AG Slatery Urges Federal Trade Commission to Stop Impersonation Scams

Wednesday, February 23, 2022 | 01:58pm

Nashville- Tennessee Attorney General Herbert H. Slatery III, along with Florida, Iowa, Mississippi, and Pennsylvania, is leading a bipartisan coalition of 49 attorneys general calling on the Federal Trade Commission to adopt a national rule to target impersonation scams.  

“A problem clearly affecting every state and territory – which is the case with these types of scams-demands a national solution,” said General Slatery. “We want to put a stop to this not only in Tennessee, but across the country.”

In their letter, the attorneys general express concern about the number and extent of impersonation scams. They say a national rule is needed to stop these fraudulent acts and protect Americans. 

Impersonation scams take on many forms:

Impersonation of government entities: Scammers claim to be from or affiliated with a government agency and urge you to quickly provide payment to obtain licensing or certificates in document preparation or regulatory compliance scams.

Business impersonation: Scammers pretend to be working for a business or as a third party endorsed by the business. Imposters may claim to be contacting you on behalf of companies such as Microsoft or Apple to assist with a ransomware or technology issue.

Person-to-person deceptions: These scams leverage personal information to make a connection with victims. Whether claiming a grandchild is in urgent need of money or creating a fake profile on a social media or dating site, these impersonation scams account for thousands of complaints to attorneys general each year.

A robust national standard outlawing impersonation scams should:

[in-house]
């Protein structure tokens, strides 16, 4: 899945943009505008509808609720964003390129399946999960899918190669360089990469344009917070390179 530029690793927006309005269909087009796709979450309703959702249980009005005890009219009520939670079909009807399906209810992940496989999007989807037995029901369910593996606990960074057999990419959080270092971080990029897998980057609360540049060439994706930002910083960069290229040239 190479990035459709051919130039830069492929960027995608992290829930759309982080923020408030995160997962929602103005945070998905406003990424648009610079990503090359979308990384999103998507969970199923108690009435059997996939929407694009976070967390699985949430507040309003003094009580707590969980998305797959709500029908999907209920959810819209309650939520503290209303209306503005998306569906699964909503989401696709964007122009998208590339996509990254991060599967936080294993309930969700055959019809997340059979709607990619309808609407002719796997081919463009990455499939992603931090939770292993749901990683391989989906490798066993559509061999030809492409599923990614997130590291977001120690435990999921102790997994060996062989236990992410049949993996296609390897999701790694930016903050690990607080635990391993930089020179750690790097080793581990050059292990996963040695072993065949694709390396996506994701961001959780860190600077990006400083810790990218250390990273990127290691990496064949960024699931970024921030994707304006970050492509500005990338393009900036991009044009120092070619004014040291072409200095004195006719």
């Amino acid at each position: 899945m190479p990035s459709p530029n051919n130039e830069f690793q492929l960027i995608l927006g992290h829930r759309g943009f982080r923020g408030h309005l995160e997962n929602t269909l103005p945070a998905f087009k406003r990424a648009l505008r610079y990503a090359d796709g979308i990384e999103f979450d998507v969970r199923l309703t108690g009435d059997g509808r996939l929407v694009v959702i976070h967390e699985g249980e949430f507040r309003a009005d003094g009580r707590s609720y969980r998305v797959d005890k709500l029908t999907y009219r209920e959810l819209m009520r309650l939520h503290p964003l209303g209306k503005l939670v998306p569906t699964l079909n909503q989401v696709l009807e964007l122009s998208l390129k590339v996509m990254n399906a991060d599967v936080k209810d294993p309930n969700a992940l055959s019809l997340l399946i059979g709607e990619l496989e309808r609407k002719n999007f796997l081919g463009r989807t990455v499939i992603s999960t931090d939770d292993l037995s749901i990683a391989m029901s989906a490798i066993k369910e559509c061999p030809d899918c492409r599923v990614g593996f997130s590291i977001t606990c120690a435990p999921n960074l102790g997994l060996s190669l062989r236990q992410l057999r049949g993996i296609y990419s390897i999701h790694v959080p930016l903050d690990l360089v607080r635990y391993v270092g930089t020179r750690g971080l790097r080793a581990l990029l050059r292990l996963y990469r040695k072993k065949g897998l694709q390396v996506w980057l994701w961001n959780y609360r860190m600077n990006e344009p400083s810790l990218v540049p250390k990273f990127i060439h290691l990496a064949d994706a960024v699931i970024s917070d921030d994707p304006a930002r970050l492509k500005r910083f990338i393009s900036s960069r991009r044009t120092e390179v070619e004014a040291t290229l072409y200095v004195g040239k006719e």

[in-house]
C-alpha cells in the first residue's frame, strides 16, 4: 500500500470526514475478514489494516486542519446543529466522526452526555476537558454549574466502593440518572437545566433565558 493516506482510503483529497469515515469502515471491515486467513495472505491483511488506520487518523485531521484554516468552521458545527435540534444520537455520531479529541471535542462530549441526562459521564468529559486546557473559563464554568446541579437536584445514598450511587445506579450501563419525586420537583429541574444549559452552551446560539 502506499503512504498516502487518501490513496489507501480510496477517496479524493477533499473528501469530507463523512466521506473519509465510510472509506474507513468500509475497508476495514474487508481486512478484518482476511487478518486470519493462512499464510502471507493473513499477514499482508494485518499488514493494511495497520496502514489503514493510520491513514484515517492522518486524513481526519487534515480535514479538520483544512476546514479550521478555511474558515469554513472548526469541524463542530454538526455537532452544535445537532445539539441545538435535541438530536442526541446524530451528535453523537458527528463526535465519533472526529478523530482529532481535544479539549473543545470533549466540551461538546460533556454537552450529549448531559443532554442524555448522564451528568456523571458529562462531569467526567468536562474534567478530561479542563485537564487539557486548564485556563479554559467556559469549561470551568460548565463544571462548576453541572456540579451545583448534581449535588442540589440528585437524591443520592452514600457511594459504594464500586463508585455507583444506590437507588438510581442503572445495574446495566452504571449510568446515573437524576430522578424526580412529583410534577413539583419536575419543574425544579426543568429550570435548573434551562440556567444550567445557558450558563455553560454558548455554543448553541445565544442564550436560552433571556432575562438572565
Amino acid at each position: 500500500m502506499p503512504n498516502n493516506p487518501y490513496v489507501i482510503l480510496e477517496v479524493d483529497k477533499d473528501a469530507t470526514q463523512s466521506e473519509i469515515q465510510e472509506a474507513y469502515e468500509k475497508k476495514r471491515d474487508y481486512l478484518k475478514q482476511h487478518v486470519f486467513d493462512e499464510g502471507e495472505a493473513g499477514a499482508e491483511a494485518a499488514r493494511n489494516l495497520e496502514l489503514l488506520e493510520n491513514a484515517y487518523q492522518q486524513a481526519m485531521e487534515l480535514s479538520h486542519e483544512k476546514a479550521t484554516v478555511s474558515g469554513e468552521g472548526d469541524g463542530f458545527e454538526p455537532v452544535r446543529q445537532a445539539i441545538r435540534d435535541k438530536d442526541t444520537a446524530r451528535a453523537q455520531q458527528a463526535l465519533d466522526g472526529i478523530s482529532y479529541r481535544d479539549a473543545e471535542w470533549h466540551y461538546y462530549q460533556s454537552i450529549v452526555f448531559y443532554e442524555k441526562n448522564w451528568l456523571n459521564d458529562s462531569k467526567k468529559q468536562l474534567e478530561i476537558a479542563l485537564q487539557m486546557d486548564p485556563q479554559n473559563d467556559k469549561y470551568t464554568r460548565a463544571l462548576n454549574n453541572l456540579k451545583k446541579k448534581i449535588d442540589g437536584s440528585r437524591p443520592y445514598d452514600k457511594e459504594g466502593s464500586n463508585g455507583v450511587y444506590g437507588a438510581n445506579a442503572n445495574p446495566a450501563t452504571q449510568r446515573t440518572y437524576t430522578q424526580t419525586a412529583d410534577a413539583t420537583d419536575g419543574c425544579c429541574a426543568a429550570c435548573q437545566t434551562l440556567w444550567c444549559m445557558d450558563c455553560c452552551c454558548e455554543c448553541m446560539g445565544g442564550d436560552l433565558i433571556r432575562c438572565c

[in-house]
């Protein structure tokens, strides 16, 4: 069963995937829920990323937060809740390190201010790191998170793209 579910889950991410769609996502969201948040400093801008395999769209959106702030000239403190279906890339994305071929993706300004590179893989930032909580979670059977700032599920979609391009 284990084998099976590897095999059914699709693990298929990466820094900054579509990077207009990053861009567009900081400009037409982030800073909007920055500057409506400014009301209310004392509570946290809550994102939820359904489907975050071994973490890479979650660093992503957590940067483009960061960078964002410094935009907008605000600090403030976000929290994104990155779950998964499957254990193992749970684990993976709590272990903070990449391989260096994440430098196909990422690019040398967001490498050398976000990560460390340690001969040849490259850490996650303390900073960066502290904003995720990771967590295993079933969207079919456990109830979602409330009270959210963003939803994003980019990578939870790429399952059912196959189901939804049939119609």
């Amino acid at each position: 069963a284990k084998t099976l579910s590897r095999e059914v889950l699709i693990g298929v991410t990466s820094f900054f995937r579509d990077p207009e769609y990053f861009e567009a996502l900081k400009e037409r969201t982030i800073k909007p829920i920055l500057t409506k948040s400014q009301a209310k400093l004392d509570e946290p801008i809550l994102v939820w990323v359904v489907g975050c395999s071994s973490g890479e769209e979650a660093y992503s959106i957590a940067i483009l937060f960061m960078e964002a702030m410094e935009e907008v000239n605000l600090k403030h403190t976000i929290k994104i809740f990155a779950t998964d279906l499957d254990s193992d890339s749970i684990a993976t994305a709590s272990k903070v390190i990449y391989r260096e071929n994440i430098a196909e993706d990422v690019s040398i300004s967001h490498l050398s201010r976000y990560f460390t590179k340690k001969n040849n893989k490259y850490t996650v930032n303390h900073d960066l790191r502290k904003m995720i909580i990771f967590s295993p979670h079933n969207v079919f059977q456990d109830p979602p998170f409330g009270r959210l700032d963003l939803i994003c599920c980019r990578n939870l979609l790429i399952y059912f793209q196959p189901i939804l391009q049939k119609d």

• Clarify what constitutes impersonation, since government and business impersonation scams can range from overt pretense to misleading subtlety.
  • Deprive bad actors from claiming they are unaware their activities are illegal in some jurisdictions as opposed to others.
  • Increase collaboration between states and the FTC on multistate enforcement actions against imposter scammers.
  • Allow states to enforce their own standards, free of any preemption by a federal rule.

To read the letter, click here:

To learn more about impersonation scams or file a complaint with the Division of Consumer Affairs, click here: Scams, Schemes & Swindles (

General Slatery is joined by the attorneys general of: Alabama, Alaska, Arizona, Arkansas, Colorado, Connecticut, Delaware, District of Columbia, Florida, Georgia, Guam, Hawaii, Idaho, Iowa, Kansas, Kentucky, Louisiana, Maine, Maryland, Massachusetts, Michigan, Minnesota, Mississippi, Missouri, Montana, Nebraska, Nevada, New Hampshire, New Jersey, New Mexico, New York, North Carolina, North Dakota, Ohio, Oklahoma, Oregon, Pennsylvania, Rhode Island, South Carolina, South Dakota, Texas, Utah, Vermont, Virginia, Washington, West Virginia, Wisconsin, and Wyoming.


#22-04:  AG Slatery Urges Federal Trade Commission to Stop Impersonation Scams